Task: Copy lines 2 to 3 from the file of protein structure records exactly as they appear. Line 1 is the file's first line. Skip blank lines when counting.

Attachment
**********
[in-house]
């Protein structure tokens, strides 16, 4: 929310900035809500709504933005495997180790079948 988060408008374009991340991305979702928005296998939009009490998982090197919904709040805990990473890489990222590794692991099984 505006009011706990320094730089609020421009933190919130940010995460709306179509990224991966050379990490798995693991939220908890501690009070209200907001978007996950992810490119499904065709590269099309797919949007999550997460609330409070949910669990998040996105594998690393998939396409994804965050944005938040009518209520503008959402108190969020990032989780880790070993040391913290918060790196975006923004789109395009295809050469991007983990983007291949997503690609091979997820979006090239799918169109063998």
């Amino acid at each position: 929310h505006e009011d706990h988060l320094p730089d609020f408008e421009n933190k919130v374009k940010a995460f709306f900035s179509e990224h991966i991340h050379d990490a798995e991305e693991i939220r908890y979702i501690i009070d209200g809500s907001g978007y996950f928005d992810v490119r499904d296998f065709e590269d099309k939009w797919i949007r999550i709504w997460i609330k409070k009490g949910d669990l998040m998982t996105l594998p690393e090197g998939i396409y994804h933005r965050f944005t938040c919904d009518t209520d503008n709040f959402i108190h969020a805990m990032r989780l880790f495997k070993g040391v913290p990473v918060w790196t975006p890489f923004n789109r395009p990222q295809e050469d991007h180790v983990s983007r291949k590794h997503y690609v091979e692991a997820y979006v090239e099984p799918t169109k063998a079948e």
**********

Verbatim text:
């Protein structure tokens, strides 16, 4: 929310900035809500709504933005495997180790079948 988060408008374009991340991305979702928005296998939009009490998982090197919904709040805990990473890489990222590794692991099984 505006009011706990320094730089609020421009933190919130940010995460709306179509990224991966050379990490798995693991939220908890501690009070209200907001978007996950992810490119499904065709590269099309797919949007999550997460609330409070949910669990998040996105594998690393998939396409994804965050944005938040009518209520503008959402108190969020990032989780880790070993040391913290918060790196975006923004789109395009295809050469991007983990983007291949997503690609091979997820979006090239799918169109063998």
């Amino acid at each position: 929310h505006e009011d706990h988060l320094p730089d609020f408008e421009n933190k919130v374009k940010a995460f709306f900035s179509e990224h991966i991340h050379d990490a798995e991305e693991i939220r908890y979702i501690i009070d209200g809500s907001g978007y996950f928005d992810v490119r499904d296998f065709e590269d099309k939009w797919i949007r999550i709504w997460i609330k409070k009490g949910d669990l998040m998982t996105l594998p690393e090197g998939i396409y994804h933005r965050f944005t938040c919904d009518t209520d503008n709040f959402i108190h969020a805990m990032r989780l880790f495997k070993g040391v913290p990473v918060w790196t975006p890489f923004n789109r395009p990222q295809e050469d991007h180790v983990s983007r291949k590794h997503y690609v091979e692991a997820y979006v090239e099984p799918t169109k063998a079948e």